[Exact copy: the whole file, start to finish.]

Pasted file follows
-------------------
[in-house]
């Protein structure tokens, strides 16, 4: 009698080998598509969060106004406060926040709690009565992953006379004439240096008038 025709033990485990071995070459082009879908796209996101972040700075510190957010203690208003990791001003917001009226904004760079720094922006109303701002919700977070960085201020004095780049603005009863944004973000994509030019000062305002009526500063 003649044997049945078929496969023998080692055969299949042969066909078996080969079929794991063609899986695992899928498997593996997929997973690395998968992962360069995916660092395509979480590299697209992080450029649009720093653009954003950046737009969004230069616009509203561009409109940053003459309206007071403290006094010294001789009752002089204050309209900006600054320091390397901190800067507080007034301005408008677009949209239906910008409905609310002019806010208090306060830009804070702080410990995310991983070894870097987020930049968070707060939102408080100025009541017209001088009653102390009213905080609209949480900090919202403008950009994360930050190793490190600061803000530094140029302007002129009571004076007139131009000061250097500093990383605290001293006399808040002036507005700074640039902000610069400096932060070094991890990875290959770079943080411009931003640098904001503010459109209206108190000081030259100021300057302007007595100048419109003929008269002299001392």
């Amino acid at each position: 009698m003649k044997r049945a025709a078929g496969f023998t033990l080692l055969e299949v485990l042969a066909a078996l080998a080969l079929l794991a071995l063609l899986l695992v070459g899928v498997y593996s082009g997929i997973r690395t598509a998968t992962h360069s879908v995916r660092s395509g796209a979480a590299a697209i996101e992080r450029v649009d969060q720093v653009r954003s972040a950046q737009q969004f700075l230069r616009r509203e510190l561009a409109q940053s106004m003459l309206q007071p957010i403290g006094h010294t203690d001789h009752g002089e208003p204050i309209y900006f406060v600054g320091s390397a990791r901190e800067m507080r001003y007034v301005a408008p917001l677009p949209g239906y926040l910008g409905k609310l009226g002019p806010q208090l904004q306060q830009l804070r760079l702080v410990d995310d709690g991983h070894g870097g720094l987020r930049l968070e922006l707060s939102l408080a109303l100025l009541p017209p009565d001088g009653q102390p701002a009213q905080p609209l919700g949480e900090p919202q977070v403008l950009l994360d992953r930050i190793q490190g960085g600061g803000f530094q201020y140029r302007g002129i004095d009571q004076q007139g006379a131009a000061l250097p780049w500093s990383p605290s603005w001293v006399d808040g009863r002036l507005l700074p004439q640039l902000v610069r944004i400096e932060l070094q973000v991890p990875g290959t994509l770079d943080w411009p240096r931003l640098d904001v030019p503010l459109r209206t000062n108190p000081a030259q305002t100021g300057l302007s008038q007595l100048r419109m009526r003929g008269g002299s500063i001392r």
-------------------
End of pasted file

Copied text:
[in-house]
């Protein structure tokens, strides 16, 4: 009698080998598509969060106004406060926040709690009565992953006379004439240096008038 025709033990485990071995070459082009879908796209996101972040700075510190957010203690208003990791001003917001009226904004760079720094922006109303701002919700977070960085201020004095780049603005009863944004973000994509030019000062305002009526500063 003649044997049945078929496969023998080692055969299949042969066909078996080969079929794991063609899986695992899928498997593996997929997973690395998968992962360069995916660092395509979480590299697209992080450029649009720093653009954003950046737009969004230069616009509203561009409109940053003459309206007071403290006094010294001789009752002089204050309209900006600054320091390397901190800067507080007034301005408008677009949209239906910008409905609310002019806010208090306060830009804070702080410990995310991983070894870097987020930049968070707060939102408080100025009541017209001088009653102390009213905080609209949480900090919202403008950009994360930050190793490190600061803000530094140029302007002129009571004076007139131009000061250097500093990383605290001293006399808040002036507005700074640039902000610069400096932060070094991890990875290959770079943080411009931003640098904001503010459109209206108190000081030259100021300057302007007595100048419109003929008269002299001392």
């Amino acid at each position: 009698m003649k044997r049945a025709a078929g496969f023998t033990l080692l055969e299949v485990l042969a066909a078996l080998a080969l079929l794991a071995l063609l899986l695992v070459g899928v498997y593996s082009g997929i997973r690395t598509a998968t992962h360069s879908v995916r660092s395509g796209a979480a590299a697209i996101e992080r450029v649009d969060q720093v653009r954003s972040a950046q737009q969004f700075l230069r616009r509203e510190l561009a409109q940053s106004m003459l309206q007071p957010i403290g006094h010294t203690d001789h009752g002089e208003p204050i309209y900006f406060v600054g320091s390397a990791r901190e800067m507080r001003y007034v301005a408008p917001l677009p949209g239906y926040l910008g409905k609310l009226g002019p806010q208090l904004q306060q830009l804070r760079l702080v410990d995310d709690g991983h070894g870097g720094l987020r930049l968070e922006l707060s939102l408080a109303l100025l009541p017209p009565d001088g009653q102390p701002a009213q905080p609209l919700g949480e900090p919202q977070v403008l950009l994360d992953r930050i190793q490190g960085g600061g803000f530094q201020y140029r302007g002129i004095d009571q004076q007139g006379a131009a000061l250097p780049w500093s990383p605290s603005w001293v006399d808040g009863r002036l507005l700074p004439q640039l902000v610069r944004i400096e932060l070094q973000v991890p990875g290959t994509l770079d943080w411009p240096r931003l640098d904001v030019p503010l459109r209206t000062n108190p000081a030259q305002t100021g300057l302007s008038q007595l100048r419109m009526r003929g008269g002299s500063i001392r």